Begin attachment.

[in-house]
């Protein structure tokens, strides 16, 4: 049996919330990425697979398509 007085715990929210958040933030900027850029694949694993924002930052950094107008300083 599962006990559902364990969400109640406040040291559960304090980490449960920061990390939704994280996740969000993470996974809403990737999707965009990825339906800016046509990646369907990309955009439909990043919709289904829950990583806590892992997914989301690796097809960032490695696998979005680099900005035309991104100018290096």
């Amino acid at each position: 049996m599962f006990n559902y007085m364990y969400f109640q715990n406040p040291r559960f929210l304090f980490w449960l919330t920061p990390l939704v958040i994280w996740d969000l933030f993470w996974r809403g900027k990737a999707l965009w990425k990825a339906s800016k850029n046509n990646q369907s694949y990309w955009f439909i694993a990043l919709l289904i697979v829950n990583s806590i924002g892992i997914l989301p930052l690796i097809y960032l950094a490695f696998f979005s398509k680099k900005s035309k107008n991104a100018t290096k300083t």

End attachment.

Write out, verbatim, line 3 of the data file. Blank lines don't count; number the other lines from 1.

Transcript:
């Amino acid at each position: 049996m599962f006990n559902y007085m364990y969400f109640q715990n406040p040291r559960f929210l304090f980490w449960l919330t920061p990390l939704v958040i994280w996740d969000l933030f993470w996974r809403g900027k990737a999707l965009w990425k990825a339906s800016k850029n046509n990646q369907s694949y990309w955009f439909i694993a990043l919709l289904i697979v829950n990583s806590i924002g892992i997914l989301p930052l690796i097809y960032l950094a490695f696998f979005s398509k680099k900005s035309k107008n991104a100018t290096k300083t």